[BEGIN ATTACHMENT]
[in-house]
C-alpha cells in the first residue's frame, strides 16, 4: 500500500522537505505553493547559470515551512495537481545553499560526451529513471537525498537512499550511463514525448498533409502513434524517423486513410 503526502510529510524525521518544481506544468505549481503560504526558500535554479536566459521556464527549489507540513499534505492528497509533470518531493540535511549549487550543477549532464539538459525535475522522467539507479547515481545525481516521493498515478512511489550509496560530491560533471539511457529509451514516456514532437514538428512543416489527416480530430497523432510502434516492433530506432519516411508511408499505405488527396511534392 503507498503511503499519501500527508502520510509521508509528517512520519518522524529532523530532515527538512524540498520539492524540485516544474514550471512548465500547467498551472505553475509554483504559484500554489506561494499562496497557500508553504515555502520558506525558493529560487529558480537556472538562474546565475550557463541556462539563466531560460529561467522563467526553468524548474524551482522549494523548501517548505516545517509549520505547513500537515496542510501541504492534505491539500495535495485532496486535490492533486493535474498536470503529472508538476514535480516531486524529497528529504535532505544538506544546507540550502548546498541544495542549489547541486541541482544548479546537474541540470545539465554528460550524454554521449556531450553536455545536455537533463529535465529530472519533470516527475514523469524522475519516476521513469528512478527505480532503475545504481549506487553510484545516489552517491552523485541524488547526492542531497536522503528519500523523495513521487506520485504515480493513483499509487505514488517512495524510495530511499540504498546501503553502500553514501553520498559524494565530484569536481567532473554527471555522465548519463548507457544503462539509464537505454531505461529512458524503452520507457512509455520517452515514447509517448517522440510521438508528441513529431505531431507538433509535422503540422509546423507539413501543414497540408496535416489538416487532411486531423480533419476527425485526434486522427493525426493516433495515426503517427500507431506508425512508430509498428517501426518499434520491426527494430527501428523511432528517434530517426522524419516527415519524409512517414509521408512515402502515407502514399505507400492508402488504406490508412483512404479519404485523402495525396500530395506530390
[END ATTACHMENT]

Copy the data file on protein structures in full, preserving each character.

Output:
[in-house]
C-alpha cells in the first residue's frame, strides 16, 4: 500500500522537505505553493547559470515551512495537481545553499560526451529513471537525498537512499550511463514525448498533409502513434524517423486513410 503526502510529510524525521518544481506544468505549481503560504526558500535554479536566459521556464527549489507540513499534505492528497509533470518531493540535511549549487550543477549532464539538459525535475522522467539507479547515481545525481516521493498515478512511489550509496560530491560533471539511457529509451514516456514532437514538428512543416489527416480530430497523432510502434516492433530506432519516411508511408499505405488527396511534392 503507498503511503499519501500527508502520510509521508509528517512520519518522524529532523530532515527538512524540498520539492524540485516544474514550471512548465500547467498551472505553475509554483504559484500554489506561494499562496497557500508553504515555502520558506525558493529560487529558480537556472538562474546565475550557463541556462539563466531560460529561467522563467526553468524548474524551482522549494523548501517548505516545517509549520505547513500537515496542510501541504492534505491539500495535495485532496486535490492533486493535474498536470503529472508538476514535480516531486524529497528529504535532505544538506544546507540550502548546498541544495542549489547541486541541482544548479546537474541540470545539465554528460550524454554521449556531450553536455545536455537533463529535465529530472519533470516527475514523469524522475519516476521513469528512478527505480532503475545504481549506487553510484545516489552517491552523485541524488547526492542531497536522503528519500523523495513521487506520485504515480493513483499509487505514488517512495524510495530511499540504498546501503553502500553514501553520498559524494565530484569536481567532473554527471555522465548519463548507457544503462539509464537505454531505461529512458524503452520507457512509455520517452515514447509517448517522440510521438508528441513529431505531431507538433509535422503540422509546423507539413501543414497540408496535416489538416487532411486531423480533419476527425485526434486522427493525426493516433495515426503517427500507431506508425512508430509498428517501426518499434520491426527494430527501428523511432528517434530517426522524419516527415519524409512517414509521408512515402502515407502514399505507400492508402488504406490508412483512404479519404485523402495525396500530395506530390